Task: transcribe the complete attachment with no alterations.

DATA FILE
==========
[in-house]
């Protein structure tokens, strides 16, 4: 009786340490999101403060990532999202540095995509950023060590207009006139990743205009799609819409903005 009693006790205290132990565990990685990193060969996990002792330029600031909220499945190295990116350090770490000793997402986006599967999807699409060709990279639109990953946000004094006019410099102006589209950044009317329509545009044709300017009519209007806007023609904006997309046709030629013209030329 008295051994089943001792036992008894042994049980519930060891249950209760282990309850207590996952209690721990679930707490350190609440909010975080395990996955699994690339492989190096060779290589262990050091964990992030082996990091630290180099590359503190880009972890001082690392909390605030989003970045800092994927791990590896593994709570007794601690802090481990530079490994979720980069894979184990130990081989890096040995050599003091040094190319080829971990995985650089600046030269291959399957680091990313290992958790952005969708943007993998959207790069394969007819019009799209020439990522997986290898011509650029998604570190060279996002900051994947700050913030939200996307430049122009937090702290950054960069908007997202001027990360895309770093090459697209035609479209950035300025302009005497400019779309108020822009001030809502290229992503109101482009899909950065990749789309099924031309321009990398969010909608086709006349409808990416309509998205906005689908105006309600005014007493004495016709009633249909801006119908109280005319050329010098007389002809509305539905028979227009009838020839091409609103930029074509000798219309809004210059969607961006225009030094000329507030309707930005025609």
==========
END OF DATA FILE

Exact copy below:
[in-house]
């Protein structure tokens, strides 16, 4: 009786340490999101403060990532999202540095995509950023060590207009006139990743205009799609819409903005 009693006790205290132990565990990685990193060969996990002792330029600031909220499945190295990116350090770490000793997402986006599967999807699409060709990279639109990953946000004094006019410099102006589209950044009317329509545009044709300017009519209007806007023609904006997309046709030629013209030329 008295051994089943001792036992008894042994049980519930060891249950209760282990309850207590996952209690721990679930707490350190609440909010975080395990996955699994690339492989190096060779290589262990050091964990992030082996990091630290180099590359503190880009972890001082690392909390605030989003970045800092994927791990590896593994709570007794601690802090481990530079490994979720980069894979184990130990081989890096040995050599003091040094190319080829971990995985650089600046030269291959399957680091990313290992958790952005969708943007993998959207790069394969007819019009799209020439990522997986290898011509650029998604570190060279996002900051994947700050913030939200996307430049122009937090702290950054960069908007997202001027990360895309770093090459697209035609479209950035300025302009005497400019779309108020822009001030809502290229992503109101482009899909950065990749789309099924031309321009990398969010909608086709006349409808990416309509998205906005689908105006309600005014007493004495016709009633249909801006119908109280005319050329010098007389002809509305539905028979227009009838020839091409609103930029074509000798219309809004210059969607961006225009030094000329507030309707930005025609």